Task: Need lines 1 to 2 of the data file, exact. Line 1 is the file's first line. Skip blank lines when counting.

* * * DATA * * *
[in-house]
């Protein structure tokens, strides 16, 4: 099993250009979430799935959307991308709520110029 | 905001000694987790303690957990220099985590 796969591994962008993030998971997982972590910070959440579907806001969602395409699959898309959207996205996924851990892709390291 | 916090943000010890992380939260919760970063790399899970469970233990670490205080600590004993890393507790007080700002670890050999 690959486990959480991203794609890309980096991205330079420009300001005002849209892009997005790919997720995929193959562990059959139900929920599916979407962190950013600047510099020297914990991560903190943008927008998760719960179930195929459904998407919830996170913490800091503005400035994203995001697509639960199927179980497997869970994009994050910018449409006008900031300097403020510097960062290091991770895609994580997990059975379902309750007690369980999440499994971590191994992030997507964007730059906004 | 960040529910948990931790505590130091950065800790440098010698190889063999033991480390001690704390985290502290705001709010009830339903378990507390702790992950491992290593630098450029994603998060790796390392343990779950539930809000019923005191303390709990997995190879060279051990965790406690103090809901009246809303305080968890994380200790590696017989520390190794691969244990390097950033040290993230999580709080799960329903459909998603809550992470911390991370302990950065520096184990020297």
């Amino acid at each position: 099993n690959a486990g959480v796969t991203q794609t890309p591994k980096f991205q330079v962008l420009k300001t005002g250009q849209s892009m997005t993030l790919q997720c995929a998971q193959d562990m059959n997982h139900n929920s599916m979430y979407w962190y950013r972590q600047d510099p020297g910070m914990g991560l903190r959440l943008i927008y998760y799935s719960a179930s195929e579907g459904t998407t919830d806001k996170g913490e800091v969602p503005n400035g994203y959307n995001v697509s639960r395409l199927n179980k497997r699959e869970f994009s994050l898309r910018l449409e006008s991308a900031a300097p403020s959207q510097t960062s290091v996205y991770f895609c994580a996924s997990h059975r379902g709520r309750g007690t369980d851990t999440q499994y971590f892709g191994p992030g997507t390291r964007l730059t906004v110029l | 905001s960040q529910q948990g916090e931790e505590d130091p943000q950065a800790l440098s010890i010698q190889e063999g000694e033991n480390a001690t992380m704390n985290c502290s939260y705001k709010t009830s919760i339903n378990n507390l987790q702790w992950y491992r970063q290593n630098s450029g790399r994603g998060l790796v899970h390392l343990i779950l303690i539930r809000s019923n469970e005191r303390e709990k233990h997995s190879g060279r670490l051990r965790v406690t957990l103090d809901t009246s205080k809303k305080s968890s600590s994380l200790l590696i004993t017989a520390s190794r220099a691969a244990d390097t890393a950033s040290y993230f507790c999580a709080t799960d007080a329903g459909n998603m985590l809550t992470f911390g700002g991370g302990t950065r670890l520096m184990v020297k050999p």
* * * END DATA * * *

[in-house]
């Protein structure tokens, strides 16, 4: 099993250009979430799935959307991308709520110029 | 905001000694987790303690957990220099985590 796969591994962008993030998971997982972590910070959440579907806001969602395409699959898309959207996205996924851990892709390291 | 916090943000010890992380939260919760970063790399899970469970233990670490205080600590004993890393507790007080700002670890050999 690959486990959480991203794609890309980096991205330079420009300001005002849209892009997005790919997720995929193959562990059959139900929920599916979407962190950013600047510099020297914990991560903190943008927008998760719960179930195929459904998407919830996170913490800091503005400035994203995001697509639960199927179980497997869970994009994050910018449409006008900031300097403020510097960062290091991770895609994580997990059975379902309750007690369980999440499994971590191994992030997507964007730059906004 | 960040529910948990931790505590130091950065800790440098010698190889063999033991480390001690704390985290502290705001709010009830339903378990507390702790992950491992290593630098450029994603998060790796390392343990779950539930809000019923005191303390709990997995190879060279051990965790406690103090809901009246809303305080968890994380200790590696017989520390190794691969244990390097950033040290993230999580709080799960329903459909998603809550992470911390991370302990950065520096184990020297």